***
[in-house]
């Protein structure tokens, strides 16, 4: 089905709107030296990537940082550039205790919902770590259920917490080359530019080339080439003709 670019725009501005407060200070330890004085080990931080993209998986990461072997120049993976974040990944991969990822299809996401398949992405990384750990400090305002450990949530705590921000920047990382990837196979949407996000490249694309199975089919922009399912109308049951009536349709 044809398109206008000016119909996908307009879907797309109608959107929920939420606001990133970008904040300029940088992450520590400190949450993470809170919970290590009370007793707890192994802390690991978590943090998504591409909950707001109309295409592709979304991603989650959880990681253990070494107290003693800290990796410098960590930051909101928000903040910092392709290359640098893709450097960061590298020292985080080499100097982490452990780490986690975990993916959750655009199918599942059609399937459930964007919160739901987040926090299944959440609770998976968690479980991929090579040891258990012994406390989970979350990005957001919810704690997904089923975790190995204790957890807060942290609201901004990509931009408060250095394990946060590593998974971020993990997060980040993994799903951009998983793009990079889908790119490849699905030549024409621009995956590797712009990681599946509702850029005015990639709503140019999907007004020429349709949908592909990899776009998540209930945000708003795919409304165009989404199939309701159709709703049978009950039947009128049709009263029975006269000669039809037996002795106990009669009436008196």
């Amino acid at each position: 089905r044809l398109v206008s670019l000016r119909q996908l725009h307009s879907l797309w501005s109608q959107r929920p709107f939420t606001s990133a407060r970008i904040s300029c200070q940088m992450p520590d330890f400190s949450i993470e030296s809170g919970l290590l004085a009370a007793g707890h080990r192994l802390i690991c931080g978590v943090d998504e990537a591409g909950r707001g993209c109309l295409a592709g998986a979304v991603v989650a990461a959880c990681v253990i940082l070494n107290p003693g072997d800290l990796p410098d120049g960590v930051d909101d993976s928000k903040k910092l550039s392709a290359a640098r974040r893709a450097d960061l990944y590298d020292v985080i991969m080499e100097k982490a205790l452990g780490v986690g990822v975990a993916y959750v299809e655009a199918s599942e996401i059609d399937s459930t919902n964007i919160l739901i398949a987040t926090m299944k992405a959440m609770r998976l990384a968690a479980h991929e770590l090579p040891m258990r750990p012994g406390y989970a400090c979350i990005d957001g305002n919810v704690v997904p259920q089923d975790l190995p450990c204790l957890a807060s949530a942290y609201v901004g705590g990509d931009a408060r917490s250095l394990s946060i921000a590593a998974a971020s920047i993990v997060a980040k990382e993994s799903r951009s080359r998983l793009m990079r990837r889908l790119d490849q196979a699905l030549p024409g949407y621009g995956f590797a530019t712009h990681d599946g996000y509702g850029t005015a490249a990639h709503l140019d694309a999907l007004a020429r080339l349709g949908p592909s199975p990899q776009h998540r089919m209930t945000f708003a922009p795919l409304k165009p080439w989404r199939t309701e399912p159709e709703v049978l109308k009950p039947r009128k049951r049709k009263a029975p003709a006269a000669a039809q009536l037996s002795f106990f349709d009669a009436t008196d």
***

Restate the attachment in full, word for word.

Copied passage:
[in-house]
């Protein structure tokens, strides 16, 4: 089905709107030296990537940082550039205790919902770590259920917490080359530019080339080439003709 670019725009501005407060200070330890004085080990931080993209998986990461072997120049993976974040990944991969990822299809996401398949992405990384750990400090305002450990949530705590921000920047990382990837196979949407996000490249694309199975089919922009399912109308049951009536349709 044809398109206008000016119909996908307009879907797309109608959107929920939420606001990133970008904040300029940088992450520590400190949450993470809170919970290590009370007793707890192994802390690991978590943090998504591409909950707001109309295409592709979304991603989650959880990681253990070494107290003693800290990796410098960590930051909101928000903040910092392709290359640098893709450097960061590298020292985080080499100097982490452990780490986690975990993916959750655009199918599942059609399937459930964007919160739901987040926090299944959440609770998976968690479980991929090579040891258990012994406390989970979350990005957001919810704690997904089923975790190995204790957890807060942290609201901004990509931009408060250095394990946060590593998974971020993990997060980040993994799903951009998983793009990079889908790119490849699905030549024409621009995956590797712009990681599946509702850029005015990639709503140019999907007004020429349709949908592909990899776009998540209930945000708003795919409304165009989404199939309701159709709703049978009950039947009128049709009263029975006269000669039809037996002795106990009669009436008196």
């Amino acid at each position: 089905r044809l398109v206008s670019l000016r119909q996908l725009h307009s879907l797309w501005s109608q959107r929920p709107f939420t606001s990133a407060r970008i904040s300029c200070q940088m992450p520590d330890f400190s949450i993470e030296s809170g919970l290590l004085a009370a007793g707890h080990r192994l802390i690991c931080g978590v943090d998504e990537a591409g909950r707001g993209c109309l295409a592709g998986a979304v991603v989650a990461a959880c990681v253990i940082l070494n107290p003693g072997d800290l990796p410098d120049g960590v930051d909101d993976s928000k903040k910092l550039s392709a290359a640098r974040r893709a450097d960061l990944y590298d020292v985080i991969m080499e100097k982490a205790l452990g780490v986690g990822v975990a993916y959750v299809e655009a199918s599942e996401i059609d399937s459930t919902n964007i919160l739901i398949a987040t926090m299944k992405a959440m609770r998976l990384a968690a479980h991929e770590l090579p040891m258990r750990p012994g406390y989970a400090c979350i990005d957001g305002n919810v704690v997904p259920q089923d975790l190995p450990c204790l957890a807060s949530a942290y609201v901004g705590g990509d931009a408060r917490s250095l394990s946060i921000a590593a998974a971020s920047i993990v997060a980040k990382e993994s799903r951009s080359r998983l793009m990079r990837r889908l790119d490849q196979a699905l030549p024409g949407y621009g995956f590797a530019t712009h990681d599946g996000y509702g850029t005015a490249a990639h709503l140019d694309a999907l007004a020429r080339l349709g949908p592909s199975p990899q776009h998540r089919m209930t945000f708003a922009p795919l409304k165009p080439w989404r199939t309701e399912p159709e709703v049978l109308k009950p039947r009128k049951r049709k009263a029975p003709a006269a000669a039809q009536l037996s002795f106990f349709d009669a009436t008196d």